2. I get cold all of the time and have had plenty of achy days.

    Usually, I have two space heaters in my bed room and take a hot shower to loosen my joints.

    Most importantly, I get up extra early and do 30 minutes of stretching every morning; when it is really cold outside, I layer up, wearing three hoodies and two pairs of pants.

    Drinking more water helps joints stay looser as well.

  3. I luckily do not have much joint pain. In the winter I do suffer from some joint stiffness, but usually a hot shower, or some warm air takes that stiffness right out. I will use the other techniques and suggestions for my future clients though, as I know this is a common complaint.

  4. Thank You for the great blog, This helps me out a lot, i will be telling my clients about this if they complain about arthritic pain.

  5. I do not suffer from arthritis or any joint pain. I do know a few people that do. These exercises would be great to have them do. Also, weight gain is a big contributor to joint pain and I never realized this.

  6. I don’t suffer from arthritis but I do suffer from some joint pain when the weather gets really gross. Should I get checked again?

  7. My dad has issues with his joint from the weather change, so the next time he has these problem I’ll have to modify these techniques to help his knees out! Thanks for the great blog!

  8. Great tips on techniques to reduce the painful symptoms . Bragg’s apple cider vinegar and fresh ginger do wonders for my arthritis.

  9. Very good article. People who have trouble with arthritis really suffer. These are really good tips to help make it through the winter.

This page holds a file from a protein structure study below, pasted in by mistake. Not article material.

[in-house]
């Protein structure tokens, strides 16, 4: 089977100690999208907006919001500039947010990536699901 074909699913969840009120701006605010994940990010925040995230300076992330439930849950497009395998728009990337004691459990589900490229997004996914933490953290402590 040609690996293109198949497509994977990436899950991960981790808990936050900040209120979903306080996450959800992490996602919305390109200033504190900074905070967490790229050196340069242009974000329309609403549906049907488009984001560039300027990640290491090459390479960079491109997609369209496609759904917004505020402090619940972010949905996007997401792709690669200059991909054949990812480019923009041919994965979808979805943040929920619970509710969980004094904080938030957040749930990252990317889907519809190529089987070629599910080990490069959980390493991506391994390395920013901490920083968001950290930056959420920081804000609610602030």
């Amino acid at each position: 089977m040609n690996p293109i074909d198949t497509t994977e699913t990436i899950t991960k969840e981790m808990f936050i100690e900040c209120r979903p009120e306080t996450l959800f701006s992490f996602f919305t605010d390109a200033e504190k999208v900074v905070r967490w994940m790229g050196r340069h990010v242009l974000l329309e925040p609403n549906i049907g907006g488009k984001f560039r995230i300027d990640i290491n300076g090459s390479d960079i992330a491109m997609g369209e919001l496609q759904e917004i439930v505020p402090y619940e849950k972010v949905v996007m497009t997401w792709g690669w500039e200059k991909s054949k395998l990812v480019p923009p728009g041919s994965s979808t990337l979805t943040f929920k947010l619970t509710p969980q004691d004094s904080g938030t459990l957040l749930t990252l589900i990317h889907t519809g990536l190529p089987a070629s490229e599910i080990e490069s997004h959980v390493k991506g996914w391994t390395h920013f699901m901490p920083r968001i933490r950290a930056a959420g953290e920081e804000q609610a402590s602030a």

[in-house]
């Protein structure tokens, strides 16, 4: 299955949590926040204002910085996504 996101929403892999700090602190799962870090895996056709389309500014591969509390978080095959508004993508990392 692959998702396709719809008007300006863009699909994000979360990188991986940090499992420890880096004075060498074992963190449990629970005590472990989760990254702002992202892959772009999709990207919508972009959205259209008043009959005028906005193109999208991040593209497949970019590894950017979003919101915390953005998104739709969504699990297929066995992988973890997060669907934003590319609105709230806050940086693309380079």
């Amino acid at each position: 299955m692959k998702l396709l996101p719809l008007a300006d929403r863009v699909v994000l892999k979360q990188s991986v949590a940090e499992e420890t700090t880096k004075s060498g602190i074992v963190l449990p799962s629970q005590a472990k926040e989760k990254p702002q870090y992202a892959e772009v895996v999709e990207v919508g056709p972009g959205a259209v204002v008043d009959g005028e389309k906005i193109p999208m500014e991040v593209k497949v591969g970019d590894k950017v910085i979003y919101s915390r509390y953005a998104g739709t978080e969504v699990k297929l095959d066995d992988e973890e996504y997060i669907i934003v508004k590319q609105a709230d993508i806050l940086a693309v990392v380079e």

10. It’s always doing the most simple of techniques and suggestions that can really improve an individual health problems or injury’s.

    Great article!!

  11. i suffer from joint pain and inflammation that i currently take medication for. i foam roll, stretch, and perform some yoga stances everyday in the a.m. to help make me more comfortable. i will try these techniques on myself before i practice on clients.

  12. It is always a good idea if you have arthritis to stretch and use those muscles as often as possible and stop when the pain becomes too unbearable. If you are cold nature be sure to put on layers before you leave the house so that hopefully your arthritis doesn’t flair up quite as quickly as normal.

  13. My grandmother always complains of the cold weather because of her joints, she has had arthritic since before I can remember. I have just recently got to where my ankle that I had reconstructed my junior yr of high school bothers me in the cold weather.

  14. Joint pain is awful and I am just starting to have to deal with this type of thing myself as weather changes or rain is moving in. My mother has had issues with arthritis since she was in her early 30’s and I recently received my diagnoses at the age of 27. Staying warm in the winter really helps. I find that warm packs, herbal rubs containing mint and eucalyptus help also.